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Last update: 2020-01-20 14:32:00 UTC


The ZTF Survey scores the asteroid with the smallest aphelion distance

09 January 2020

The year has just started, and we already have a very interesting discovery of a new and so far unique asteroid.

The Zwicky Transient Facility (ZTF), a survey program currently operating the Samuel Oschin Telescope at the Palomar Observatory, has been dedicating some time to survey observations at very low solar elongations. These observations are capable of finding objects with orbits located entirely within the orbit of the Earth, the so-called Atira objects, or IEOs (Interior-Earth Objects). ZTF had already found quite a few of them last year, including 2019 LF6, the asteroid with the shortest known orbital period. So far, only about 20 are known, showing how difficult it is to discover them.

On 4 January 2020 they were observing an area at less than 40° of elongation from the Sun, when they discovered a new object that looked like a promising Atira candidate. Subsequent observations showed that the object was even more interesting: with an aphelion at just 0.654 au, the object's orbit is entirely contained within the orbit of planet Venus, making it the first known representative of the so-called "Vatira" class, the Venusian equivalent of Earth's Atiras.

The object is now designated 2020 AV2. It has an orbital period of 151 days, almost identical to 2019 LF6, but its lower eccentricity of just 0.178 makes it the natural object with the smallest known aphelion in our Solar System (except for planet Mercury).


2020 AV2 observed from the Abastumani observatory in Georgia on 6 January 2020, in the context of our collaboration with the ISON network. At the time of the observation, the asteroid was located just 20° over the local horizon, at an elongation of 39° from the Sun.

Credit: ISON Abastumani (Kharadze Abastumani Astrophysical Observatory, Ilya State University)



NEOCC Newsletter: January 2020

07 January 2020

The ESA SSA-NEO Coordination Centre has released the January newsletter summarising the most relevant data and events on asteroids and comets approaching the orbit of the Earth. Please, feel free to forward it to potentially interested people.

You can download the newsletter by clicking on the button below; to subscribe to the service, please fill in the form on page




The power of precoveries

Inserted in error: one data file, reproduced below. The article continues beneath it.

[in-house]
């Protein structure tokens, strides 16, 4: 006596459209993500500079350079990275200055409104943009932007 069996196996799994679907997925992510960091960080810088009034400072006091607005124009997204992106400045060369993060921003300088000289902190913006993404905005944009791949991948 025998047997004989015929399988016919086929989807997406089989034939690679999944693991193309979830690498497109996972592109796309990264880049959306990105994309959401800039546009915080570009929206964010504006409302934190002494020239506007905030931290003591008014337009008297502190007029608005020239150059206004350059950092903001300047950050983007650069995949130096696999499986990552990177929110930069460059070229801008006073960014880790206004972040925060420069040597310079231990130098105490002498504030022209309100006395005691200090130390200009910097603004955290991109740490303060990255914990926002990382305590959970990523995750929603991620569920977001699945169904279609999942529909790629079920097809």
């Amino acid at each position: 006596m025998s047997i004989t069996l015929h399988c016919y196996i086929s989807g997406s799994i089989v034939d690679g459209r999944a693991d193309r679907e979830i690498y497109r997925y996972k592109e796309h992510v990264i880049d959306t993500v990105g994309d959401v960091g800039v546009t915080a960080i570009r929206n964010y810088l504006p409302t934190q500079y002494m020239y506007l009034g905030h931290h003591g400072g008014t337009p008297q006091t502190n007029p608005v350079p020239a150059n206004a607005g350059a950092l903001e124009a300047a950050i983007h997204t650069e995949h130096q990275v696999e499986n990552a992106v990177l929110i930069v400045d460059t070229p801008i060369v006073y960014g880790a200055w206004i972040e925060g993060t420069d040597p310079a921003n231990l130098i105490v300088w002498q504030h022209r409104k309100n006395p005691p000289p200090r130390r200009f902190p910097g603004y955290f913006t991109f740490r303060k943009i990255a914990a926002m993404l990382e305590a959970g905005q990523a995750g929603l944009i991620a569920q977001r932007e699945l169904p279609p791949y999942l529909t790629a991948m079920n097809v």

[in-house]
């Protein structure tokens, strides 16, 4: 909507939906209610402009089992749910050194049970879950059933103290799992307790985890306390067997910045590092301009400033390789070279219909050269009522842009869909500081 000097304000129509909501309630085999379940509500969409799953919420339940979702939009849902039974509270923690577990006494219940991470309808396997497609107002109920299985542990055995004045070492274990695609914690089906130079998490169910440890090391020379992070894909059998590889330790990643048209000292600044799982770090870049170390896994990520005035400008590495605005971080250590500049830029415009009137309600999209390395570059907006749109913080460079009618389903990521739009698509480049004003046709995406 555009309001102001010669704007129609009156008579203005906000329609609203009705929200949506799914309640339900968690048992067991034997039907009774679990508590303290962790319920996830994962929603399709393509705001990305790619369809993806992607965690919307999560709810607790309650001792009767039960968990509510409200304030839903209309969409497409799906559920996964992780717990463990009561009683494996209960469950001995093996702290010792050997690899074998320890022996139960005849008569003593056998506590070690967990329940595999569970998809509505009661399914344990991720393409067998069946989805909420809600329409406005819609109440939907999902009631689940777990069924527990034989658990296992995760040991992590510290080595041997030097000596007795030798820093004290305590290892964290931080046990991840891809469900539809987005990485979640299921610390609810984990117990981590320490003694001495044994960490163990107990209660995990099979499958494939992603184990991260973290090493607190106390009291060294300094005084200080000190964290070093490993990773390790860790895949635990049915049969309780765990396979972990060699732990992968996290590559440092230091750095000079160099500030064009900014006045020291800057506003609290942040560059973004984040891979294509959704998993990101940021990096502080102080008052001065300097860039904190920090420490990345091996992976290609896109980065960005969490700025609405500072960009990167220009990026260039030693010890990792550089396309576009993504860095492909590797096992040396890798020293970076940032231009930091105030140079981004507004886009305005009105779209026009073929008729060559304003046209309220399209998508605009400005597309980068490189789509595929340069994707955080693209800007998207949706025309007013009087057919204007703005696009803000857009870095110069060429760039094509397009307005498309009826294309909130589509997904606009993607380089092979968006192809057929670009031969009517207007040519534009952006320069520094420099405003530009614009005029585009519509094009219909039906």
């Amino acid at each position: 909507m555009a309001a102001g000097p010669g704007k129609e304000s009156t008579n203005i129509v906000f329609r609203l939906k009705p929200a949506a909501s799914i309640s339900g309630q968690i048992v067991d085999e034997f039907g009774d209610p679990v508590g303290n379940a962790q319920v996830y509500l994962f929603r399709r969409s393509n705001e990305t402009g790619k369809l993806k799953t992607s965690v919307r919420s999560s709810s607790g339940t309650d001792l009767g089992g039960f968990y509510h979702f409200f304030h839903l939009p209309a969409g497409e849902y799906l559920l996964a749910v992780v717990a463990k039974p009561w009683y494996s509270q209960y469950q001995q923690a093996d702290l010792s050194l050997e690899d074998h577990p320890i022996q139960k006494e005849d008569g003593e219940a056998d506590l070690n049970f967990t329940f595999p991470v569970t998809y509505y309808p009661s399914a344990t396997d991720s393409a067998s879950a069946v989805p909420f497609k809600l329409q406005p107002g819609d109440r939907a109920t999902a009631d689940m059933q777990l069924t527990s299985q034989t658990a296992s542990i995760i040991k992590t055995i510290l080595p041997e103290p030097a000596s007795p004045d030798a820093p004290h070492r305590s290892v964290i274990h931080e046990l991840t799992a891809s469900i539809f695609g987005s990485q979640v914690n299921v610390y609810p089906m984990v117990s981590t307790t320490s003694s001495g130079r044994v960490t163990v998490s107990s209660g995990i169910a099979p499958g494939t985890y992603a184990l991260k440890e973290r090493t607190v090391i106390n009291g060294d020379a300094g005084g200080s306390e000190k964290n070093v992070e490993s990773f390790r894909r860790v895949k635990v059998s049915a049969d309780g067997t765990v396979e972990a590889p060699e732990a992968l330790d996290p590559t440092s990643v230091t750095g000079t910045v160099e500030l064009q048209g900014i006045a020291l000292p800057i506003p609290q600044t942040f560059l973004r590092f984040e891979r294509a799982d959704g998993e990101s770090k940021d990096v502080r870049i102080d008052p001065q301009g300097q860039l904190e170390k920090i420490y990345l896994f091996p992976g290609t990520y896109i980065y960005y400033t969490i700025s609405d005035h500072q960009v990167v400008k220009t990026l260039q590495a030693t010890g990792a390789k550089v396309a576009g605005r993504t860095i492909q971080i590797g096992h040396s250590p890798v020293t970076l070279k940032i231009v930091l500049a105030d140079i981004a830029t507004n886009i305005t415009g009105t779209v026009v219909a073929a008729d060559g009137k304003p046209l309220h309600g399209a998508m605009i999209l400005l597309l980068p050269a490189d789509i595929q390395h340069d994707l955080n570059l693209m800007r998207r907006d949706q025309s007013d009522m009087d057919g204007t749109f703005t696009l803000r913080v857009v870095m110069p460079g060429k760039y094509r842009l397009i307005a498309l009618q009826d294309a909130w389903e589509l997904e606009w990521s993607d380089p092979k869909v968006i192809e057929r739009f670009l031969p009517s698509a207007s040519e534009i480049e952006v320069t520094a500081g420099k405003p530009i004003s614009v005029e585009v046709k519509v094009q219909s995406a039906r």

15 October 2019

Asteroid 2017 US imaged by the Catalina Sky Survey on 13 October 2017, three days before their own discovery of the object. The detections are extremely faint, too faint to be detected automatically by the pipeline, but visible to the trained human eye.

Credit: Catalina Sky Survey / University of Arizona / NASA

If you check our current risk list, you will notice that a significant number of objects in the top positions are extremely “old”, discovered in the first decade of the century.

Some of them actually only have observations taken around the time of discovery, and have not been seen ever since. The orbits of these objects are now very uncertain, and it is therefore difficult to obtain new observations and revise the impact threat assessment, unless they are re-observed by chance.

There is however a way to get some additional data. It is called "precovery search", and it consists of a systematic search of existing image archives in order to locate additional detections of the object, not recognised at the time the images were obtained.

In the past, we successfully found precovery observations of a significant number of objects in our risk list. Some of them were actually sufficient to fully exclude the threat posed by the object.

In order to continue this systematic effort, we started a very promising collaboration with the Catalina Sky Survey, a project of NASA’s Planetary Defense Program, to search for precovery detections in their extremely large and complete image archive, collected over two decades of survey work. Last week we reported the first results of this search to the Minor Planet Center: precovery detections of three objects in the top-20 positions of our risk list (2008 JL3, 2008 UB7 and 2017 US).

An example of one such detection is presented in this image: the object, 2017 US, is extremely faint, but it is visible to the human eye on the CCD images, and its position is measurable with accurate astrometric tools. The corresponding measurements resulted in a revised assessment of the impact threat, which was slightly lowered. The threat for the two other objects was also revised as a result of the precovery detections: one remained basically unchanged, the other was slightly increased. Overall, our knowledge of the orbits for all three objects was improved, in some cases quite significantly.

This search shows the power of historical image archives for threat assessment, and in particular the value of the extensive archives generated by Catalina and by the other asteroid surveys.